Unless he falls off his bicycle -- a possibility since he has been on it for almost nine days with only one or two hours of sleep a day -- Jonathan (Jock) Boyer will ride into Atlantic City, N.J., today to win the Race Across AMerica and most of its $20,000 in prizes.

At 6 p.m. yesterday, a haggard Boyer pedaled into Luray, Va., more than 100 miles ahead of his closest competitor, Michael Secrest, with exactly 300 miles left in the race. The two have exchanged the lead almost daily for most of the 3,000 miles since the transcontinental bike race began July 21 in Huntington Beach, Calif.

Secrest, of Flint, Mich., fell asleep and behind yesterday -- collapsing in a motor home, one of three support vehicles following each of the 18 riders remaining in the race. He then fell farther behind when visibility dropped to 20 feet in heavy fog on the mountainous Blue Ridge Parkway in southern Virginia.

In third place and about 200 miles behind Boyer, as he has been for the past three days, was Michael Shermer, of Hollywood, Calif. Shermer was followed -- about 90 miles back -- by the first of the three remaining female riders in the race.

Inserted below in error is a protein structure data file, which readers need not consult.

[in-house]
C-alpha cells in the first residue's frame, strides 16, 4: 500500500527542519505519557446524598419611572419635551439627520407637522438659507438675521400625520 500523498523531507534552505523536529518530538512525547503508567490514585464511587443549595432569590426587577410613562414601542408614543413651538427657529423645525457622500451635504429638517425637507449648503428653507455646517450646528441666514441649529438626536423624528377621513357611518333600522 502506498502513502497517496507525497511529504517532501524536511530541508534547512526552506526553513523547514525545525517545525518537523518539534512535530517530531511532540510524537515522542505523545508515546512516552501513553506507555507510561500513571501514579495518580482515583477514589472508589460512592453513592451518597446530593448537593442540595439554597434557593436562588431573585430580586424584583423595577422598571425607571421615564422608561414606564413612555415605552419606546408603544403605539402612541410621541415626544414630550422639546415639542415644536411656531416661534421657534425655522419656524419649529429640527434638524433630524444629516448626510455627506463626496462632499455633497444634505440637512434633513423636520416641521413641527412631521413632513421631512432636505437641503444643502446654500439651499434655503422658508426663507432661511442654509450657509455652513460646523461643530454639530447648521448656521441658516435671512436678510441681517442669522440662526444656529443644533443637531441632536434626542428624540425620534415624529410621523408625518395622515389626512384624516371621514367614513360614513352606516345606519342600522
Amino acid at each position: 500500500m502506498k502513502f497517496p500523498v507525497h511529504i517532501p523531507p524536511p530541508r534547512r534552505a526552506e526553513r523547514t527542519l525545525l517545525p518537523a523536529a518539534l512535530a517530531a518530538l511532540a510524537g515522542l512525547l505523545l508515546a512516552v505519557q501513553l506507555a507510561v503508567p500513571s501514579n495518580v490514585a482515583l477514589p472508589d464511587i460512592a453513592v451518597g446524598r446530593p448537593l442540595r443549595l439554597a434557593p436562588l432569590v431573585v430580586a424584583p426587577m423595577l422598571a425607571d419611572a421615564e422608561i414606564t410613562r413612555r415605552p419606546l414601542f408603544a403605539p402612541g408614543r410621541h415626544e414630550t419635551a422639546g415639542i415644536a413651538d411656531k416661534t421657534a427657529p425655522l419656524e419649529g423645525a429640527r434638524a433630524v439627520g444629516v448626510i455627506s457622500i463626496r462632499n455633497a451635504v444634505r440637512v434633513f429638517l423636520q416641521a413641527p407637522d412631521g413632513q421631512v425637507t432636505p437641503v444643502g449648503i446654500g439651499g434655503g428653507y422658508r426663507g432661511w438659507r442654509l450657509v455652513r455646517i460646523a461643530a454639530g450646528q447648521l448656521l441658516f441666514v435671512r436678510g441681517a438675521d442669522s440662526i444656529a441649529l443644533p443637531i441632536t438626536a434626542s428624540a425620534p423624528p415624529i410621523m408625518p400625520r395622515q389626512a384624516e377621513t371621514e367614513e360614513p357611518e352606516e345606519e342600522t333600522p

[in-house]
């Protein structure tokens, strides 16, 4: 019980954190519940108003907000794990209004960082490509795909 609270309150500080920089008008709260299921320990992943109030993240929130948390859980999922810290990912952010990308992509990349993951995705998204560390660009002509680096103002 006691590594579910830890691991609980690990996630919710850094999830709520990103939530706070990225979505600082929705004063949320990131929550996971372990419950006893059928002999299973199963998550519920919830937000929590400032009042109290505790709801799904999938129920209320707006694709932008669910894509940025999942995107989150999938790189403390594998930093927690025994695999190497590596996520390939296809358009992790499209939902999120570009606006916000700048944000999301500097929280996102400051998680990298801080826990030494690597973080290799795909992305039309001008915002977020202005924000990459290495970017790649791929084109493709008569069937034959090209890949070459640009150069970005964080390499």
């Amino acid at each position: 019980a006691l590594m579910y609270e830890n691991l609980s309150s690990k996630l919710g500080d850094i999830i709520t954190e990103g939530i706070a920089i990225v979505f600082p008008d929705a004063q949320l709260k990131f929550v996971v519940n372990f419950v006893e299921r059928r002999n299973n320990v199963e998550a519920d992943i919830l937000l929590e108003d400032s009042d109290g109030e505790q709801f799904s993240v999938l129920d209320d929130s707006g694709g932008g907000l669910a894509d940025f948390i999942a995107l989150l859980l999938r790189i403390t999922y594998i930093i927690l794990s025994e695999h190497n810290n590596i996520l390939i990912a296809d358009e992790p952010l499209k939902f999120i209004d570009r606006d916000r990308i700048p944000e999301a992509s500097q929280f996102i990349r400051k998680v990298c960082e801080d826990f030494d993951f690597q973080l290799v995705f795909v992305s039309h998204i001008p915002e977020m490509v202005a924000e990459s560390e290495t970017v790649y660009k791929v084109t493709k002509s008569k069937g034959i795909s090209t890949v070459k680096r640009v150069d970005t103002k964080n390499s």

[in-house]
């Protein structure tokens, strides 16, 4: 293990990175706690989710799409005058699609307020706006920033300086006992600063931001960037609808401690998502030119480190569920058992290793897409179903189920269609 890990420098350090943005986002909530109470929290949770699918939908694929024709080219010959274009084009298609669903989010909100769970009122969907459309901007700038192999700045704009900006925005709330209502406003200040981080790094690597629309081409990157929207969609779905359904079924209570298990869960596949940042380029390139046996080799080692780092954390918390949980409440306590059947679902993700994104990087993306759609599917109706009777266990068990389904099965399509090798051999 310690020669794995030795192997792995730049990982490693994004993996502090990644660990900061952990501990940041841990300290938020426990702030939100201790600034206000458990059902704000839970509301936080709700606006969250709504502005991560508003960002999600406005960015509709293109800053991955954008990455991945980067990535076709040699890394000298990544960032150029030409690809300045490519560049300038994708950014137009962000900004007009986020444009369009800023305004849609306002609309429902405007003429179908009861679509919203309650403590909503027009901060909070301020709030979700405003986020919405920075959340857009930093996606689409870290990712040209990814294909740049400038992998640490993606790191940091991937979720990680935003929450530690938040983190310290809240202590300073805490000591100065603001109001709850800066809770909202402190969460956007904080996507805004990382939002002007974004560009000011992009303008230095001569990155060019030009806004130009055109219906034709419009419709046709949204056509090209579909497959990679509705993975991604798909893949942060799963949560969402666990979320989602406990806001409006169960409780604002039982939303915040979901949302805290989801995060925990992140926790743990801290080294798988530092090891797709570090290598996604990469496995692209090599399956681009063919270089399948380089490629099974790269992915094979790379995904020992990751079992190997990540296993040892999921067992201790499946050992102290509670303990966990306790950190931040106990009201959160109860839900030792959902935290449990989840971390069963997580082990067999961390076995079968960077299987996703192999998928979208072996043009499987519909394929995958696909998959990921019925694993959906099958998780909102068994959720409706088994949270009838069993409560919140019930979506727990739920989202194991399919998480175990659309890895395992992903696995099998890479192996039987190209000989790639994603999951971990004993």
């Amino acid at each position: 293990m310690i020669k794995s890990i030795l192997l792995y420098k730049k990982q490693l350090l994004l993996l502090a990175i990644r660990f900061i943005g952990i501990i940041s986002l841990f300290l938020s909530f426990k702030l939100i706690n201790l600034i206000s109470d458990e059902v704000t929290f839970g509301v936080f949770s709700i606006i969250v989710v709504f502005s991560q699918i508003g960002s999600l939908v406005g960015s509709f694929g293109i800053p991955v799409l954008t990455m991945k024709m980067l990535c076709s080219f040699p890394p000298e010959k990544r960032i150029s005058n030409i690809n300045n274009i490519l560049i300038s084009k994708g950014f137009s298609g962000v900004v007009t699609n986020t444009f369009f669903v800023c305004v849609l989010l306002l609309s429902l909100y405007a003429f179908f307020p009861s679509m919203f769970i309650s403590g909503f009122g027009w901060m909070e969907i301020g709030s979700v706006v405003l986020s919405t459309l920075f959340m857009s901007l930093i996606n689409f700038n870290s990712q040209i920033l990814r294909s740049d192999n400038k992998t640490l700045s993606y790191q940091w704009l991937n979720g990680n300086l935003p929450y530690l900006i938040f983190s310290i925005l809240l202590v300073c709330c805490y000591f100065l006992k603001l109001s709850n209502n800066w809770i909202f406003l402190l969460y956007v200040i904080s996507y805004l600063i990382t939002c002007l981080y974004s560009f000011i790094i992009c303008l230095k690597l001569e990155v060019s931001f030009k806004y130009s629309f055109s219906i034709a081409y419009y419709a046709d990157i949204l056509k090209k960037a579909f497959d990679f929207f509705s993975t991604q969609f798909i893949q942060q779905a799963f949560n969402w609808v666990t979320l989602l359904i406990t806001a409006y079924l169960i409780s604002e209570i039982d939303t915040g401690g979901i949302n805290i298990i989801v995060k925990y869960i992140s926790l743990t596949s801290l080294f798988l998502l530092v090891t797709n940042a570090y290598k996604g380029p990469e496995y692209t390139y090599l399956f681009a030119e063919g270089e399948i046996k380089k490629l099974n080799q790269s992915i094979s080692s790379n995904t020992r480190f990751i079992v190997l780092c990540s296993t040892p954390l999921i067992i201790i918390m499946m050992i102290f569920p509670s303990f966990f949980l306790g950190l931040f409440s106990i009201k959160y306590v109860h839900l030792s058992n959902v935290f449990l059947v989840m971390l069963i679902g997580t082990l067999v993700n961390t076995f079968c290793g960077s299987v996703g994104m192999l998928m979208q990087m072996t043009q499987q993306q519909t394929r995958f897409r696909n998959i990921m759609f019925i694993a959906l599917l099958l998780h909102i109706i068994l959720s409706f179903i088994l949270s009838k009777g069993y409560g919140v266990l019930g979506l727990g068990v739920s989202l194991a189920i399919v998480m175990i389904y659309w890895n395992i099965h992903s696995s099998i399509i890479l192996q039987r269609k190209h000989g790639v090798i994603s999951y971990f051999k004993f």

What the fourth year of "the world's longest bicycle race" seems to be demonstrating is that a professional cyclist such as Boyer can compete successfully in an ultra-marathon event.

Boyer, 29, of Pebble Beach, Calif. -- the first professional to enter the 4-year-old RAAM -- is a three-time veteran of the Tour de France, the world's oldest and most prestigious "stage" race. This year's 2,500-mile Tour, which ended the day RAAM began, included daily races or stages, many in the Alps and Pyrenees, of up to 160 miles. But those cyclists had two weeks in which to do it, got plenty of sleep and even had a day off.

"This isn't like the Tour," Boyer said from his saddle last night, outside Luray. "That was really intense. This is just wear and tear on every single part of you."

The two front-riding women in the race, Shelby Hayden-Clifton of Greensboro, N.C., and Susan Notorangelo-Haldeman of St. Louis, now in fourth and fifth place -- one to two hours apart -- are riding faster than last year's record-setting men's pace. Hayden-Clifton is about 300 miles behind Boyer but only 100 miles behind third-place Shermer.

The third woman, Elaine Mariolle, of Berkeley, Calif., has moved into seventh place, ahead of the remaining 11 men in the race, who are spread out hundreds of miles behind in North Carolina and Tennessee.